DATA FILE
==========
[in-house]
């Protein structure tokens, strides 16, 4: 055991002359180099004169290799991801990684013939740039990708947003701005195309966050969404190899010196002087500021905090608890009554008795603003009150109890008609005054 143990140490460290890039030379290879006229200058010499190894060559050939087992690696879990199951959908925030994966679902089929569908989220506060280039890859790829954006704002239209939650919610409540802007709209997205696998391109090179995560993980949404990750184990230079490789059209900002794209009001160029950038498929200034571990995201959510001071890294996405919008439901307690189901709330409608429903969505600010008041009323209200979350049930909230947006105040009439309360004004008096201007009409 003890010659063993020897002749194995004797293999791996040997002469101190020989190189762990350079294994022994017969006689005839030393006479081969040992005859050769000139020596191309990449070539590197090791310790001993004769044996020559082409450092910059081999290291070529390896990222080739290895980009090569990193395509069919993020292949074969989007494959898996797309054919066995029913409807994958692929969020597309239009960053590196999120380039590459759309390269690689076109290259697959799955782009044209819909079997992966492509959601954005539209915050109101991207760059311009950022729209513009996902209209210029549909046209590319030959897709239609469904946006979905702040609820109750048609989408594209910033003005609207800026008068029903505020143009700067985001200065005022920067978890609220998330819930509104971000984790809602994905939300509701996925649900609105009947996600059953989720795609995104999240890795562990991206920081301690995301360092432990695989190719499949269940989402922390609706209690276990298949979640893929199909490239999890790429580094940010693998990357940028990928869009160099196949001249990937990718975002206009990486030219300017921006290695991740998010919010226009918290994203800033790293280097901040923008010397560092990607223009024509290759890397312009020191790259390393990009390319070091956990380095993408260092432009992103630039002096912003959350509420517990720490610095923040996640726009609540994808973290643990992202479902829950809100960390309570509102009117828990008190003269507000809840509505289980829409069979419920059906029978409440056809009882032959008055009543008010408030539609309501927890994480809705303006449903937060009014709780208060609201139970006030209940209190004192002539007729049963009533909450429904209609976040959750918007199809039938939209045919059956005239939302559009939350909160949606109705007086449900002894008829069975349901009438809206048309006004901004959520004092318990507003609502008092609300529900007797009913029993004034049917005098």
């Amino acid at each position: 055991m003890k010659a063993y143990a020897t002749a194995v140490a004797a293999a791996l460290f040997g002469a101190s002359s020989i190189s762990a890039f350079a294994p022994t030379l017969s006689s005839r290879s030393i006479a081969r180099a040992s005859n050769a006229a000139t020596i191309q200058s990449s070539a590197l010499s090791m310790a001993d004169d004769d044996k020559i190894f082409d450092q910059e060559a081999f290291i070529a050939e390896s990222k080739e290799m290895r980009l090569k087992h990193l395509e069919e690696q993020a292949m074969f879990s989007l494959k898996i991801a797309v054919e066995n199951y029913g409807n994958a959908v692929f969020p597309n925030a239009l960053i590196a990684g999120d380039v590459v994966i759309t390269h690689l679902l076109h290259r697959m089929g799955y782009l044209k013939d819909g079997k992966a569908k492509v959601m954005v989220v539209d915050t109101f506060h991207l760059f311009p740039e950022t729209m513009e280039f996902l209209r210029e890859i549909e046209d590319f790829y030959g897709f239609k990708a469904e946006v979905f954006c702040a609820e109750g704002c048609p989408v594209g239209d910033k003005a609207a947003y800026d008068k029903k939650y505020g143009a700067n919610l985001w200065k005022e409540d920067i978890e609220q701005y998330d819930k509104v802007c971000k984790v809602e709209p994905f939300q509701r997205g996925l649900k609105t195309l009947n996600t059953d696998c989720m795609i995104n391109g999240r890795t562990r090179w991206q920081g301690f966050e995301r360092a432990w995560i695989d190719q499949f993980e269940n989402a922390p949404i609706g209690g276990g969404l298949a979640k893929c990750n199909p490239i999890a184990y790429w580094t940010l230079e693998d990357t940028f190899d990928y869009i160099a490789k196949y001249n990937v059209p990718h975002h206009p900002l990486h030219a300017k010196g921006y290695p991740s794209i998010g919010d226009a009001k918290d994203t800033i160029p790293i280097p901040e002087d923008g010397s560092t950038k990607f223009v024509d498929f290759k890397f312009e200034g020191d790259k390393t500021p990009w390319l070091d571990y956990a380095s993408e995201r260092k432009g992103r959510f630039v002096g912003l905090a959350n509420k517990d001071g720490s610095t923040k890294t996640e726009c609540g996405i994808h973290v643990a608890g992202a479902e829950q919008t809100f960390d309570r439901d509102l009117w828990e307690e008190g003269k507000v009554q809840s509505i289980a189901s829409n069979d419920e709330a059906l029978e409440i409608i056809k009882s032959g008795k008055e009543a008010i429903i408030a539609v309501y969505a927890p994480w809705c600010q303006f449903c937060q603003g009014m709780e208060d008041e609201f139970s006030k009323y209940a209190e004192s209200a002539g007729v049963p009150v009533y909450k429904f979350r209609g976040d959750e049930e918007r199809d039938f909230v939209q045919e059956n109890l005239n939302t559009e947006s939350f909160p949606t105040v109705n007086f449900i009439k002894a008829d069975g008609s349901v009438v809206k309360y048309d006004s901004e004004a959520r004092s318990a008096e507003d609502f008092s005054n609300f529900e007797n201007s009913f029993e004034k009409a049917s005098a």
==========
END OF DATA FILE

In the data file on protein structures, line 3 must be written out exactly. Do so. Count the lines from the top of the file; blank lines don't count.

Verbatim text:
């Amino acid at each position: 055991m003890k010659a063993y143990a020897t002749a194995v140490a004797a293999a791996l460290f040997g002469a101190s002359s020989i190189s762990a890039f350079a294994p022994t030379l017969s006689s005839r290879s030393i006479a081969r180099a040992s005859n050769a006229a000139t020596i191309q200058s990449s070539a590197l010499s090791m310790a001993d004169d004769d044996k020559i190894f082409d450092q910059e060559a081999f290291i070529a050939e390896s990222k080739e290799m290895r980009l090569k087992h990193l395509e069919e690696q993020a292949m074969f879990s989007l494959k898996i991801a797309v054919e066995n199951y029913g409807n994958a959908v692929f969020p597309n925030a239009l960053i590196a990684g999120d380039v590459v994966i759309t390269h690689l679902l076109h290259r697959m089929g799955y782009l044209k013939d819909g079997k992966a569908k492509v959601m954005v989220v539209d915050t109101f506060h991207l760059f311009p740039e950022t729209m513009e280039f996902l209209r210029e890859i549909e046209d590319f790829y030959g897709f239609k990708a469904e946006v979905f954006c702040a609820e109750g704002c048609p989408v594209g239209d910033k003005a609207a947003y800026d008068k029903k939650y505020g143009a700067n919610l985001w200065k005022e409540d920067i978890e609220q701005y998330d819930k509104v802007c971000k984790v809602e709209p994905f939300q509701r997205g996925l649900k609105t195309l009947n996600t059953d696998c989720m795609i995104n391109g999240r890795t562990r090179w991206q920081g301690f966050e995301r360092a432990w995560i695989d190719q499949f993980e269940n989402a922390p949404i609706g209690g276990g969404l298949a979640k893929c990750n199909p490239i999890a184990y790429w580094t940010l230079e693998d990357t940028f190899d990928y869009i160099a490789k196949y001249n990937v059209p990718h975002h206009p900002l990486h030219a300017k010196g921006y290695p991740s794209i998010g919010d226009a009001k918290d994203t800033i160029p790293i280097p901040e002087d923008g010397s560092t950038k990607f223009v024509d498929f290759k890397f312009e200034g020191d790259k390393t500021p990009w390319l070091d571990y956990a380095s993408e995201r260092k432009g992103r959510f630039v002096g912003l905090a959350n509420k517990d001071g720490s610095t923040k890294t996640e726009c609540g996405i994808h973290v643990a608890g992202a479902e829950q919008t809100f960390d309570r439901d509102l009117w828990e307690e008190g003269k507000v009554q809840s509505i289980a189901s829409n069979d419920e709330a059906l029978e409440i409608i056809k009882s032959g008795k008055e009543a008010i429903i408030a539609v309501y969505a927890p994480w809705c600010q303006f449903c937060q603003g009014m709780e208060d008041e609201f139970s006030k009323y209940a209190e004192s209200a002539g007729v049963p009150v009533y909450k429904f979350r209609g976040d959750e049930e918007r199809d039938f909230v939209q045919e059956n109890l005239n939302t559009e947006s939350f909160p949606t105040v109705n007086f449900i009439k002894a008829d069975g008609s349901v009438v809206k309360y048309d006004s901004e004004a959520r004092s318990a008096e507003d609502f008092s005054n609300f529900e007797n201007s009913f029993e004034k009409a049917s005098a």